Fig. 7 Millimeter-wave optimized transistor test structure, passive and active (S-parameters) modeling.

In addition, the optimum combination and co-design of CMOS technology with low cost FR4-based packaging technology is a requisite to ensure the minimal cost structure possible, the key for the successful deployment of ultra-high speed, high capacity, 60 GHz WPAN and video streaming applications.

Finally, innovative PHY, MAC, ADC and signal processing approaches are required to provide simultaneously ultra-high bandwidth, very high PHY-MAC efficiency at an affordable price and an acceptable power budget. As depicted in Figure 6, the convergence of module, CMOS MMIC, signal processing and high efficiency PHY-MAC technologies are the necessary key enablers of the coming generation of low cost, high performance millimeter-wave systems.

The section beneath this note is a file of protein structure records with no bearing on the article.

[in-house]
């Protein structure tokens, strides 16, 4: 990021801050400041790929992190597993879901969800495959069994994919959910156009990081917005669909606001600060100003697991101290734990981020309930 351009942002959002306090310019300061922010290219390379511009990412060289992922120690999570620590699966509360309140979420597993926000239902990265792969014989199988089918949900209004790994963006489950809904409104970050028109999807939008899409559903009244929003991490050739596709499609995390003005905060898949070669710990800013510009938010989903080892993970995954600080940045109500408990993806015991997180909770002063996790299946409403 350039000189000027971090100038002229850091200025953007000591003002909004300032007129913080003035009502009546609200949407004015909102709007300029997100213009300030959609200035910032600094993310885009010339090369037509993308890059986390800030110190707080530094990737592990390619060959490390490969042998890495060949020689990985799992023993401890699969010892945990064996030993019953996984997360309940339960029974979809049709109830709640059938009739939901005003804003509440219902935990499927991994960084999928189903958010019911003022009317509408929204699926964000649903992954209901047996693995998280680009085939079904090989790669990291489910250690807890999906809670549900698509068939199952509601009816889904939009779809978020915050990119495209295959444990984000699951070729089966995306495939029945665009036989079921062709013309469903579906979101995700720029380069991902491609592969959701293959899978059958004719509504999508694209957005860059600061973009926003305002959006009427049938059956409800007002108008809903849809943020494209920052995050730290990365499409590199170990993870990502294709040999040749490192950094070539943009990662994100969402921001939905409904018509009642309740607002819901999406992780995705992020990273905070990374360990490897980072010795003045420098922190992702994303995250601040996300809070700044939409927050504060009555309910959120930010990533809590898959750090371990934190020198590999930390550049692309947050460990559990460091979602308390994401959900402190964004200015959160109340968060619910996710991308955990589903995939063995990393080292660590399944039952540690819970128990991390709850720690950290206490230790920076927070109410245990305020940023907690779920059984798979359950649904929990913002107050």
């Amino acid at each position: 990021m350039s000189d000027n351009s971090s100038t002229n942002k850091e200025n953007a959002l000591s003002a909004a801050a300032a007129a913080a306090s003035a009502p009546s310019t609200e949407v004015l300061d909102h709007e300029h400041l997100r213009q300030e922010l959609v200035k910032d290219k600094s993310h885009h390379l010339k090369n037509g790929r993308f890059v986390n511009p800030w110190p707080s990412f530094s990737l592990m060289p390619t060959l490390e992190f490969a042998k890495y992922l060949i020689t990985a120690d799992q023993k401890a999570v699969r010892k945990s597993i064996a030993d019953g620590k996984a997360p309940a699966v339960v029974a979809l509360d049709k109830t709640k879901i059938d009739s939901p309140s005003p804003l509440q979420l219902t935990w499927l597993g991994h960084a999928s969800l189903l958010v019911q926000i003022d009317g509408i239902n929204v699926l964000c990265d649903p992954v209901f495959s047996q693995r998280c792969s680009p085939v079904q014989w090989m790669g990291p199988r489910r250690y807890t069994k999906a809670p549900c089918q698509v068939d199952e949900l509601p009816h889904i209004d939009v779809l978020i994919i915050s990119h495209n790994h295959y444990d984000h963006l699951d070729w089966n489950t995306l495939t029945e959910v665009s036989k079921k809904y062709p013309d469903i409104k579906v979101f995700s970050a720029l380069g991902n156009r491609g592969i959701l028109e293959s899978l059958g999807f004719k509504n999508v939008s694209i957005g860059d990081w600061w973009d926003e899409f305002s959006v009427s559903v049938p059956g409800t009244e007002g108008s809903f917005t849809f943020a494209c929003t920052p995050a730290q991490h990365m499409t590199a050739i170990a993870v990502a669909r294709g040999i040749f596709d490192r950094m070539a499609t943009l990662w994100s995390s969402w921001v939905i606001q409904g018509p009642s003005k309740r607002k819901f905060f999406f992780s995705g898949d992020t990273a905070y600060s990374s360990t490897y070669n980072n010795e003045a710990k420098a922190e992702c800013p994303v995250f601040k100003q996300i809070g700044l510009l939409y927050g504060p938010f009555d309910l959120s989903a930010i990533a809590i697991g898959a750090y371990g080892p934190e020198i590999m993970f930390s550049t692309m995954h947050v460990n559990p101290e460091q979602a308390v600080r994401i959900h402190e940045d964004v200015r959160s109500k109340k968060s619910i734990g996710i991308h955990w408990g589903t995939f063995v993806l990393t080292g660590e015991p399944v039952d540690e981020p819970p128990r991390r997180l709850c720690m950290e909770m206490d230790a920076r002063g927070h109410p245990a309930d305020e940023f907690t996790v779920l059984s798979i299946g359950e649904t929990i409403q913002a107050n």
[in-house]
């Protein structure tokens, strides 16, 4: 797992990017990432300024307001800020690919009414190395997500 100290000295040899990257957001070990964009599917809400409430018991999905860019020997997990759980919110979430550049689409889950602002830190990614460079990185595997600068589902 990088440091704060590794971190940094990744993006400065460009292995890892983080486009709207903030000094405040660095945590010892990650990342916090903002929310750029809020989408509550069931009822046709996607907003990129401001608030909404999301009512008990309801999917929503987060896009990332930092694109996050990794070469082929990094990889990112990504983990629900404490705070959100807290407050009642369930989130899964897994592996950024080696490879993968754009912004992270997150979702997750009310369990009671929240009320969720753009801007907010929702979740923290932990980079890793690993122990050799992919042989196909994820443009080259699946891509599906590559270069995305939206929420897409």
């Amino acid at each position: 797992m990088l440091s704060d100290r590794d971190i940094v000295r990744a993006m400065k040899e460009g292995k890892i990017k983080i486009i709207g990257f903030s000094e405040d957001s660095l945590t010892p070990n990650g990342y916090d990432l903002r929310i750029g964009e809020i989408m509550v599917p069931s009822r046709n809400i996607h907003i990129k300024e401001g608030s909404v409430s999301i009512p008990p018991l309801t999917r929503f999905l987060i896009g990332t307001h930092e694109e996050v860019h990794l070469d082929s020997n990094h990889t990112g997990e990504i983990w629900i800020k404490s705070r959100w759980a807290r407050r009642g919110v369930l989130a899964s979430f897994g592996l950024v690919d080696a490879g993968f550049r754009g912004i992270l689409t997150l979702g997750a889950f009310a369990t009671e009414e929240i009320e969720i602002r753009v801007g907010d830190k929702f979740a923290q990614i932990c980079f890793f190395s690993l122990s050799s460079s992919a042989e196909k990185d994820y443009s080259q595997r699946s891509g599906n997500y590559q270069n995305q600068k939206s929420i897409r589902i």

Fig. 8 V-band CMOS 90 nm chipset for multi-gigabit short-range multimedia applications.

Millimeter-wave CMOS Technology

The CMOS technology has advanced to a point that a complete chipset for millimeter-wave applications can be implemented using silicon. In a standard 90 nm CMOS technology it is now possible to achieve an Ft and Fmax beyond 150 GHz. Proper transistor geometry and layout, as well as complete and accurate modeling and optimized parasitic extraction methods up to the millimeter-wave frequency of interest are the entry point for such designs (see Figure 7).